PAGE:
BTS 1/29/10: Obama and Economy; Teen Trapped in Haiti; Growing up Jewish under Stalin

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Tonight we begin with the economic State of the Union –the state of the budget with Max Fraad Wolff, economist in New York. What does Obama’s appeal to the independents with deficit reduction and a three year select spending freeze mean for economic recovery? The Keynesian solution to the current economic solution would require much more deficit spending, an economic stimulus that creates jobs by investing in vital infrastructure to ensure decades of economic growth, but the concentrated fire of the right and the nature of the Democratic party – owned by finance, insurance and Pharma while appealing to ordinary people with policies they cannot or will not enact – makes doing the right thing nearly impossible.

Jonathan Regis in Boston and Jenny Ulysse in Haiti join us to talk about her case: Jenny is Haitian American, a community organizer in Boston who was home in Haiti for the holidays, was trapped and injured in the earthquake and can’t get home. Her story is emblematic of the chaos and difficulties facing Haitian Americans trying to get back and tells us something about the rescue effort. Sign the petition to let Jenny return home.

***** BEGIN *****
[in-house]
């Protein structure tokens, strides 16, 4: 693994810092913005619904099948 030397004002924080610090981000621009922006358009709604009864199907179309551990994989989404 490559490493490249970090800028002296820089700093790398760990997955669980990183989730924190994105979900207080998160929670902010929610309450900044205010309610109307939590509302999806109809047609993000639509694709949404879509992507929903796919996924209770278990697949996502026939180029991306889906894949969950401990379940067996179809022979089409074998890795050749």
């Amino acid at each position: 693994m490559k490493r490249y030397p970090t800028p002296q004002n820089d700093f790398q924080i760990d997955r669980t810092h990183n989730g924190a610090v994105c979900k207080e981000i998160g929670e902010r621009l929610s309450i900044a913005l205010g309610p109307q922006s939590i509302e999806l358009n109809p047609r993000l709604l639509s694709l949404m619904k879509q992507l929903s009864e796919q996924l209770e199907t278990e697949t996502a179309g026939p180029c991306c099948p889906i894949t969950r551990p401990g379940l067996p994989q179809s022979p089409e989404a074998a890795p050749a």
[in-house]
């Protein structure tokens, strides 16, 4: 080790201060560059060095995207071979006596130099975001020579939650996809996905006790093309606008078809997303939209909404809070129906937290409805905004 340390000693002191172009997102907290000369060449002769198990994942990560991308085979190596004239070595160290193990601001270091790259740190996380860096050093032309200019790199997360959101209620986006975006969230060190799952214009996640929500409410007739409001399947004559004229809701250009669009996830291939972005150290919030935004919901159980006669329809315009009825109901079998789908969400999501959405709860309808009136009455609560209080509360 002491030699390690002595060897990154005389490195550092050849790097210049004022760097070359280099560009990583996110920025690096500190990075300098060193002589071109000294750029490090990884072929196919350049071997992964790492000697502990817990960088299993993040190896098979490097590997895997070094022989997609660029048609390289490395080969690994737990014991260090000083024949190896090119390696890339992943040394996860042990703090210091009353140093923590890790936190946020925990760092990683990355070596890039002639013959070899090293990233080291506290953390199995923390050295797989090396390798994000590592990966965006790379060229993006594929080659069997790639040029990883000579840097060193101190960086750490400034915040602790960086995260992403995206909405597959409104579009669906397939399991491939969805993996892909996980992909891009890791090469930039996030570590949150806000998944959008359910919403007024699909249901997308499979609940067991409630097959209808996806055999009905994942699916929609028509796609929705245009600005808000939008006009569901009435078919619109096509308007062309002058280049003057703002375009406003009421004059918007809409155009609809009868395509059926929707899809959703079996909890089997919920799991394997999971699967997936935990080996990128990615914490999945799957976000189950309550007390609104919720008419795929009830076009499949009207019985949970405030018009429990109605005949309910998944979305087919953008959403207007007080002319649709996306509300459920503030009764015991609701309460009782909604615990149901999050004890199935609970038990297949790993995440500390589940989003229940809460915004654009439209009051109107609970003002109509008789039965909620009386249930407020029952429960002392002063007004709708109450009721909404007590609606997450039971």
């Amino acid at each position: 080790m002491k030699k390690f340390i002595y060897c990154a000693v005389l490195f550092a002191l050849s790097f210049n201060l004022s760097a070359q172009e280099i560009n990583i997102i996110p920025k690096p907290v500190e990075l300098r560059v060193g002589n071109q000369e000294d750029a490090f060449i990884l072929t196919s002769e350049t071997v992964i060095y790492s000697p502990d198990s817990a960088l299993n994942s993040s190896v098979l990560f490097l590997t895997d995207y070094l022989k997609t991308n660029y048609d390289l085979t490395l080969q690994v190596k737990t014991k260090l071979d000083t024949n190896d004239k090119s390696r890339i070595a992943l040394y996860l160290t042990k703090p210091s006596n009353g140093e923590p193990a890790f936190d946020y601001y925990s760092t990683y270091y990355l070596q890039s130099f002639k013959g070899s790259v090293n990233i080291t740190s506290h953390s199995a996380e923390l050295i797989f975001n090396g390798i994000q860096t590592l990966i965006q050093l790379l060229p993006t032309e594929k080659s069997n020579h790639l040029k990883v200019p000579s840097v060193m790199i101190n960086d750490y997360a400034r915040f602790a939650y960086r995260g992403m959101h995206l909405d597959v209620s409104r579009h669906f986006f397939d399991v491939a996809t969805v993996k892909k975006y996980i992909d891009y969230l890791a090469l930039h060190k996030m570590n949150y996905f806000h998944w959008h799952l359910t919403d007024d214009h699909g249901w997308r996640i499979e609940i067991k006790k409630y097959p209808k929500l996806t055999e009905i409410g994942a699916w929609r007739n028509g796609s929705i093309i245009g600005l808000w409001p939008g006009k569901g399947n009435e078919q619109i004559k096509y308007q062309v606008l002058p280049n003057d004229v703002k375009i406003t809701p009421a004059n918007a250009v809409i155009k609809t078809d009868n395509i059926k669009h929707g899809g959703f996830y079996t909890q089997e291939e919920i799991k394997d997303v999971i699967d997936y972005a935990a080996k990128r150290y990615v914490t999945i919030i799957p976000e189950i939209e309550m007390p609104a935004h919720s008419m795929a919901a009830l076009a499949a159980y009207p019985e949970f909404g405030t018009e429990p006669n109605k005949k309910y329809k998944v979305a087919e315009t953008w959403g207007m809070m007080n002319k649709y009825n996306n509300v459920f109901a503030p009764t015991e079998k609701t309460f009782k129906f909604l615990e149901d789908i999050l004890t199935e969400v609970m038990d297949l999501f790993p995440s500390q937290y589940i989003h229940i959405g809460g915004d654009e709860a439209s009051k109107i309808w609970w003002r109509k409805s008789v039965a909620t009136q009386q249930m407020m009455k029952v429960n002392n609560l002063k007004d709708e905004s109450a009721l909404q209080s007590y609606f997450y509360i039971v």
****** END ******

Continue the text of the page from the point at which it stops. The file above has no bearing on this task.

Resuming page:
Then Emil Draitser joins us to preview the conversation we will have on Wednesday February 3rd at the LA Public Library’s Aloud Series. He talks about his memoir Shush: Growing up Jewish Under Stalin.

Plus: Remembering Howard Zinn.

Read More for info on tonight's guests:

1. Max Fraad Wolff is an economist and free lance researcher/writer. His work regularly appears in the Asia Times, The Prudent Bear and many other international outlets. His work can also been seen regularly on his site www.GlobalMacroScope.com. Based in NYC, Max does contract research on international financial risks and opportunities while teaching in the New School University's Graduate Program in International Affairs.

2. Jenny Ulysse is a teen-aged Boston community organizer who was in Port-au-Prince Haiti on January 12 and was injured in the earthquake. She has been unable to receive an x-ray or any medical attention for her injured foot and leg since then. Although she is a legal resident of the United States, lives here with her family and is the main breadwinner, is employed and goes to school in Boston, her efforts to return and obtain necessary medical attention are being rebuffed at the U.S. embassy because she is not a citizen.

3. Emil Draitser was born in Odessa, Ukraine, in 1937. He began his writing career first as a freelancer, contributing satirical articles for Soviet newspapers and magazines. His work appeared in leading Soviet Russian journals under a pen name, though he was eventually blacklisted for writing an article critical of an important Soviet official, which prompted him to leave for the United States. He immigrated to Los Angeles in 1974, where he earned a Ph.D. in Russian literature from UCLA. His first book published in the United States, Forbidden Laughter: Soviet Underground Humor (1980) garnered national attention. His essays and short stories have since been published in the Los Angeles Times, Partisan Review, North American Review, and many other American and Canadian periodicals.